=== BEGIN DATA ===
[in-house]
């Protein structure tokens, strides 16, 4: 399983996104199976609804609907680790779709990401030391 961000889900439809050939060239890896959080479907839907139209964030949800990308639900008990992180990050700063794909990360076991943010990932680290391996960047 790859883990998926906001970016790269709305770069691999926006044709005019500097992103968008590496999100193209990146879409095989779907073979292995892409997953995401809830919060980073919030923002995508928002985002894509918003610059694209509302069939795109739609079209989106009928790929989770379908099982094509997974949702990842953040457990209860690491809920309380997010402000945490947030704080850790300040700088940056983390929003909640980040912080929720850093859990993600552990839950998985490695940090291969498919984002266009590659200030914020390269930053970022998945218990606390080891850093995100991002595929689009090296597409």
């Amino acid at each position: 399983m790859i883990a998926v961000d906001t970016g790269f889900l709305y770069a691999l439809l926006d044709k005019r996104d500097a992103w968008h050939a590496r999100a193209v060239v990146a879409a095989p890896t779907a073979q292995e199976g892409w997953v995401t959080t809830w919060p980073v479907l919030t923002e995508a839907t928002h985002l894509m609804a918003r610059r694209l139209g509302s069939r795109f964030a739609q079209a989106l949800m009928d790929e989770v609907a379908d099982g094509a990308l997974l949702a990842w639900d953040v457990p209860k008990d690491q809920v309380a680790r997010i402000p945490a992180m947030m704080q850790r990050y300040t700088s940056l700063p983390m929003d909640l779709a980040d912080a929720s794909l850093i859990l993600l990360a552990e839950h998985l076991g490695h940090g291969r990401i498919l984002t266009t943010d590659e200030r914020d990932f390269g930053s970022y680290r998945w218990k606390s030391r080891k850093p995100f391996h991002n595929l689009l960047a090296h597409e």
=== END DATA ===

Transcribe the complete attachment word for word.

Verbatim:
[in-house]
């Protein structure tokens, strides 16, 4: 399983996104199976609804609907680790779709990401030391 961000889900439809050939060239890896959080479907839907139209964030949800990308639900008990992180990050700063794909990360076991943010990932680290391996960047 790859883990998926906001970016790269709305770069691999926006044709005019500097992103968008590496999100193209990146879409095989779907073979292995892409997953995401809830919060980073919030923002995508928002985002894509918003610059694209509302069939795109739609079209989106009928790929989770379908099982094509997974949702990842953040457990209860690491809920309380997010402000945490947030704080850790300040700088940056983390929003909640980040912080929720850093859990993600552990839950998985490695940090291969498919984002266009590659200030914020390269930053970022998945218990606390080891850093995100991002595929689009090296597409």
């Amino acid at each position: 399983m790859i883990a998926v961000d906001t970016g790269f889900l709305y770069a691999l439809l926006d044709k005019r996104d500097a992103w968008h050939a590496r999100a193209v060239v990146a879409a095989p890896t779907a073979q292995e199976g892409w997953v995401t959080t809830w919060p980073v479907l919030t923002e995508a839907t928002h985002l894509m609804a918003r610059r694209l139209g509302s069939r795109f964030a739609q079209a989106l949800m009928d790929e989770v609907a379908d099982g094509a990308l997974l949702a990842w639900d953040v457990p209860k008990d690491q809920v309380a680790r997010i402000p945490a992180m947030m704080q850790r990050y300040t700088s940056l700063p983390m929003d909640l779709a980040d912080a929720s794909l850093i859990l993600l990360a552990e839950h998985l076991g490695h940090g291969r990401i498919l984002t266009t943010d590659e200030r914020d990932f390269g930053s970022y680290r998945w218990k606390s030391r080891k850093p995100f391996h991002n595929l689009l960047a090296h597409e």